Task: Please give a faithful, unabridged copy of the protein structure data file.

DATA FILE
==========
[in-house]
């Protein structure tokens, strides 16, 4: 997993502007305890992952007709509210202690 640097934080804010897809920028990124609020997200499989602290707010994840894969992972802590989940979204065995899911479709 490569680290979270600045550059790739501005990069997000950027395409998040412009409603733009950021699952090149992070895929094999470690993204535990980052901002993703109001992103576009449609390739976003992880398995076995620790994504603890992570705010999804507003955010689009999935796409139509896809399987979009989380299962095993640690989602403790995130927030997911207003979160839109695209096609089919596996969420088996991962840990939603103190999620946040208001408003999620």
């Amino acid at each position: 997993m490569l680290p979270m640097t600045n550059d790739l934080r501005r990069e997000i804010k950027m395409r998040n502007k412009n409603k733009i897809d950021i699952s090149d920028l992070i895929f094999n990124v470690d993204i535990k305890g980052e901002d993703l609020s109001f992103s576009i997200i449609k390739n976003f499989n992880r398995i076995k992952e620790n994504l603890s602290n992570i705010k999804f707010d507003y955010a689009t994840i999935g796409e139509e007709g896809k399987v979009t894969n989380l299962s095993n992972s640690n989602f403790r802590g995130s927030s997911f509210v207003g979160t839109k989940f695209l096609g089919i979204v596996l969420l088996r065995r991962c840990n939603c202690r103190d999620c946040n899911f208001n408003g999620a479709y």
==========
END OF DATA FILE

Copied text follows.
[in-house]
């Protein structure tokens, strides 16, 4: 997993502007305890992952007709509210202690 640097934080804010897809920028990124609020997200499989602290707010994840894969992972802590989940979204065995899911479709 490569680290979270600045550059790739501005990069997000950027395409998040412009409603733009950021699952090149992070895929094999470690993204535990980052901002993703109001992103576009449609390739976003992880398995076995620790994504603890992570705010999804507003955010689009999935796409139509896809399987979009989380299962095993640690989602403790995130927030997911207003979160839109695209096609089919596996969420088996991962840990939603103190999620946040208001408003999620």
């Amino acid at each position: 997993m490569l680290p979270m640097t600045n550059d790739l934080r501005r990069e997000i804010k950027m395409r998040n502007k412009n409603k733009i897809d950021i699952s090149d920028l992070i895929f094999n990124v470690d993204i535990k305890g980052e901002d993703l609020s109001f992103s576009i997200i449609k390739n976003f499989n992880r398995i076995k992952e620790n994504l603890s602290n992570i705010k999804f707010d507003y955010a689009t994840i999935g796409e139509e007709g896809k399987v979009t894969n989380l299962s095993n992972s640690n989602f403790r802590g995130s927030s997911f509210v207003g979160t839109k989940f695209l096609g089919i979204v596996l969420l088996r065995r991962c840990n939603c202690r103190d999620c946040n899911f208001n408003g999620a479709y």